Q: As a woman I’m aware that breast cancer screening is important, but what exactly do these examinations look for and when should women be screened for breast cancer?

A: Breast cancer can be devastating for women, and their loved ones. Unfortunately, it’s also a common diagnosis as breast cancer is the most prominent cancer among woman, excluding skin cancers. The American Cancer Society estimates that 1-in-8 women will develop breast cancer during their lifetime.

Breast cancer may not be entirely preventable, but there are opportunities to increase the likelihood of early detection – which increases the chances of successful treatment and saves thousands of lives each year. A testament to the benefits of early detection can be seen in the nearly 3 million breast cancer survivors currently living in the United States.

Routine screenings are intended to identify cancer before symptoms occur, which is crucial for early detection. Three breast cancer screening techniques that are most often recommended are: self-breast examinations, clinical breast exams and mammograms. Beginning in their 20s, women are urged to perform regular self-breast exams and receive clinical breast exams from their providers. Women should be familiar with the look and feel of their breasts, so that routine self-exams can alert women to breast changes. Changes to look for include lumps, pain, nipple discharge, nipple retraction and/or skin changes. These changes do not automatically indicate cancer, but should be reported to a health care provider right away so the appropriate clinical examinations and diagnostic testing can be performed.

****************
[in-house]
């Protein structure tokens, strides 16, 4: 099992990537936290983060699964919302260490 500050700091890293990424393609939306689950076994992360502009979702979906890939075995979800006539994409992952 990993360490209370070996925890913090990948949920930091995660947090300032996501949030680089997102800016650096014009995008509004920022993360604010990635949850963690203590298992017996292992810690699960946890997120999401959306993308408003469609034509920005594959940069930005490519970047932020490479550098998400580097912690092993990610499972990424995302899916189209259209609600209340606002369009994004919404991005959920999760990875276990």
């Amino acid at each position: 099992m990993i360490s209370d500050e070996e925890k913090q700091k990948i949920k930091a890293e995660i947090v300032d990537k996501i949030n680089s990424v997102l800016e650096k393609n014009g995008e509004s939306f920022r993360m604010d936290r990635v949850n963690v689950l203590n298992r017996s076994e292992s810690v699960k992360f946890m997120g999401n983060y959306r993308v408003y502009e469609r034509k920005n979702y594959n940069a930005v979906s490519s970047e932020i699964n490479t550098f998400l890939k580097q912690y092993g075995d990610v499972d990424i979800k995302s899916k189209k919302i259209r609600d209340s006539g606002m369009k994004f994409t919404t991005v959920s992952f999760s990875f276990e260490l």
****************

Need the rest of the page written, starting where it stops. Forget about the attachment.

A mammogram, which is an x-ray of the breast, accurately and effectively screens for signs of breast disease. Studies show that routine mammograms have helped decrease the death rate from breast cancer by 30 percent, according to the Centers for Disease Control and Prevention. Screening mammograms are performed as a means of preventive care on women who generally aren’t experiencing any symptoms and have no known breast-related problems. More specifically, mammograms are used to look for calcifications, masses or cysts. If these changes are present, it’s possible they may simply be the product of aging, inflammation or a previous injury. However, they may be caused by cancer and warrant further investigation.

Because routine screening helps detect breast cancer at the earliest and most manageable stage, it is  recommended that:

·        Women in their 20s and 30s conduct regular self-exams and receive a clinical breast exam every three years.

·        Beginning at age 40, women should receive annual mammograms, as long as their health allows them to receive the exam.

Women who are at greater risk of breast cancer due to family history, genetic disposition, or other factors may need to be screened more often and should develop a screening plan with their health care provider. Please talk with your provider if you have any questions or concerns about your breast health.

Women in need of a mammogram may qualify for funding assistance. You can contact 970-395-2582 in Northern Colorado to see if you qualify.